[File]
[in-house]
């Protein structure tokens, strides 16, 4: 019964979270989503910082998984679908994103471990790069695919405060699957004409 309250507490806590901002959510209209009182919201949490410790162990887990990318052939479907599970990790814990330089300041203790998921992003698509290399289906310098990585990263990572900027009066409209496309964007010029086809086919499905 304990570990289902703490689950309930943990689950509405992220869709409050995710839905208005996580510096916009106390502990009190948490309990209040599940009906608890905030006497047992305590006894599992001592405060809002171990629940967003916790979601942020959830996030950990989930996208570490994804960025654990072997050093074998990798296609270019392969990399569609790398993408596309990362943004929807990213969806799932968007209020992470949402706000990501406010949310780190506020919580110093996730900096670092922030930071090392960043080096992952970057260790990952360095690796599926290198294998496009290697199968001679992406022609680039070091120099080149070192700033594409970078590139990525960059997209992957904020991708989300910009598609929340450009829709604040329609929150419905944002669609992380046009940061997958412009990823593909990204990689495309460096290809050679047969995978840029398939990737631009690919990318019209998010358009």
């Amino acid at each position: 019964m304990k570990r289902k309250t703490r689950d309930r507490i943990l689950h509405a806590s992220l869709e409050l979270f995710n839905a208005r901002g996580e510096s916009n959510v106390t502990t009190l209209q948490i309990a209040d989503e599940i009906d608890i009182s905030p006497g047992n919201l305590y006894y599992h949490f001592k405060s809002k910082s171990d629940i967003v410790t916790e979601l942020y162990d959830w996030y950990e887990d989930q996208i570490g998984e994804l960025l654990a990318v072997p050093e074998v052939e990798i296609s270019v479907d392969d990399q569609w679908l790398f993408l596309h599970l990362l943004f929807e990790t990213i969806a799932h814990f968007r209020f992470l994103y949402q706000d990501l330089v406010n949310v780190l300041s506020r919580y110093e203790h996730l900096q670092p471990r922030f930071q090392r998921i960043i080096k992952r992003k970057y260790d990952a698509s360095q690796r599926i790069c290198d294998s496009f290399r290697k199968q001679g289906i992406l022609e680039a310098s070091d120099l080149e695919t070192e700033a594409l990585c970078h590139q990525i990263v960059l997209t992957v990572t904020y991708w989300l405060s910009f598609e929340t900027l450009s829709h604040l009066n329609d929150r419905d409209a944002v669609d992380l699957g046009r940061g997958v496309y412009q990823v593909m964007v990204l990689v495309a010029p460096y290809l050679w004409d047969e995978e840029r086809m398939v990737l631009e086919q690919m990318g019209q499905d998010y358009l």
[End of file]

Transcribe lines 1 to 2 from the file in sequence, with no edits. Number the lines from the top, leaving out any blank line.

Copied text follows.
[in-house]
């Protein structure tokens, strides 16, 4: 019964979270989503910082998984679908994103471990790069695919405060699957004409 309250507490806590901002959510209209009182919201949490410790162990887990990318052939479907599970990790814990330089300041203790998921992003698509290399289906310098990585990263990572900027009066409209496309964007010029086809086919499905 304990570990289902703490689950309930943990689950509405992220869709409050995710839905208005996580510096916009106390502990009190948490309990209040599940009906608890905030006497047992305590006894599992001592405060809002171990629940967003916790979601942020959830996030950990989930996208570490994804960025654990072997050093074998990798296609270019392969990399569609790398993408596309990362943004929807990213969806799932968007209020992470949402706000990501406010949310780190506020919580110093996730900096670092922030930071090392960043080096992952970057260790990952360095690796599926290198294998496009290697199968001679992406022609680039070091120099080149070192700033594409970078590139990525960059997209992957904020991708989300910009598609929340450009829709604040329609929150419905944002669609992380046009940061997958412009990823593909990204990689495309460096290809050679047969995978840029398939990737631009690919990318019209998010358009």